Perhaps this love letter was tossed aside, or perhaps it was one that was treasured. Perhaps the aching, pleading sentiment expressed in this young man’s words were requited. Or maybe not.

This letter has floated around the Local and Family History Department for a while, and, in truth, we can’t tell you much more about it. We don’t know where it came from. We know neither the identity of the author nor the recipient. We don’t have the complete letter, only a couple pages. We can’t even hazard a guess for a date (though it just feels old).

It’s clear that the author pours out his heart with an honest beauty, yet, at the same time, well, it just seems as if there’s some confusion as to the object of his affection. Who knows? Read it for yourself.

“I went over to Illinois this morning and bought a farm, just a few miles from the ferry landing. There is quite a nice house and barns on it, but the house is almost an encumbrance. At any rate it is a useless article to me for I lack that one thing that makes a house comfortable, that brings happiness wherever it is, that dispels the dark clouds of sorrow and brings bright sunshine in its stead. Namely a wife. And that you know I have not, though if I can, I’m going to get one soon – provided, of course, she and I are close—for if I do not get one soon, I shall be an old Batchelor [sic] before I turn around. And that would not suit me.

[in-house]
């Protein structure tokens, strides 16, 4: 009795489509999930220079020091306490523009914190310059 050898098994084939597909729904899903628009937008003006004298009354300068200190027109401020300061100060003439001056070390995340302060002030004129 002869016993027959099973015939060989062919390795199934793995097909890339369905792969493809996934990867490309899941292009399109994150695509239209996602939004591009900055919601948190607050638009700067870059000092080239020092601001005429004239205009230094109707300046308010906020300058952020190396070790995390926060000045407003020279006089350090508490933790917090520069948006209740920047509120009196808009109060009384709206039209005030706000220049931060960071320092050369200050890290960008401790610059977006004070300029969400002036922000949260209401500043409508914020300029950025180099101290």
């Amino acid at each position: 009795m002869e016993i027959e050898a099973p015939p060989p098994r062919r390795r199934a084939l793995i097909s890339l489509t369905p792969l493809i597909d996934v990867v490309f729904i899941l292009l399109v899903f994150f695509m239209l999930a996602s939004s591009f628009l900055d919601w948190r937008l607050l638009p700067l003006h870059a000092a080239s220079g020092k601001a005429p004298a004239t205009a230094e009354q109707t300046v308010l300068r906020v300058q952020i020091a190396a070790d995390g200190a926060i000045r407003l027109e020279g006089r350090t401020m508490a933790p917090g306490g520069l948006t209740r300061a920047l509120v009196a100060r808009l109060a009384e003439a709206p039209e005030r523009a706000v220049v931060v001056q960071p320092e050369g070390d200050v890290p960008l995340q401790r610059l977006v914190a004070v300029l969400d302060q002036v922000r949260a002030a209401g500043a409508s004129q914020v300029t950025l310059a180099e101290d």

Now Miss Sarah, I ask you in good faith for your advice and I will follow it to the very letter if you will give it to me. What shall I do in my dilemma? Shall I hunt up some nice young Lady for a Wife or what shall I do? Well for the present I will content myself in my lonely Batchelor’s lot until I get your advice upon the subject.

Miss Sallie, I tried very hard to get out of town this afternoon. I wanted to come out and see you, but I could not do so. I want to see you bad. You know that I have [been] coming to see you for two years and I have loved you from the beginning. You have long been dearer to me than any thing in this wide world. Now I have long regarded [you], as no other woman can ever be by me, not by the passionate love of a boy, but by the deep, earnest, sincere, devoted love of a man, have I, and do I love you still. Now will you trust your much loved self to the protection of that love? You may think this is sudden but you would not if you knew how long you have been…”

Editor’s Comment: See what I mean? Is the letter to Miss Sarah or Miss Sallie? Very, very awkward. For the author’s sake, let’s hope her names were interchangeable or that the confusion was cleared up in the second part of letter. But if not, let’s all take this as a lesson on the importance of proofreading.

For more uncomfortable love scenarios, please visit the Local and Family History Department at the McCracken County Public Library.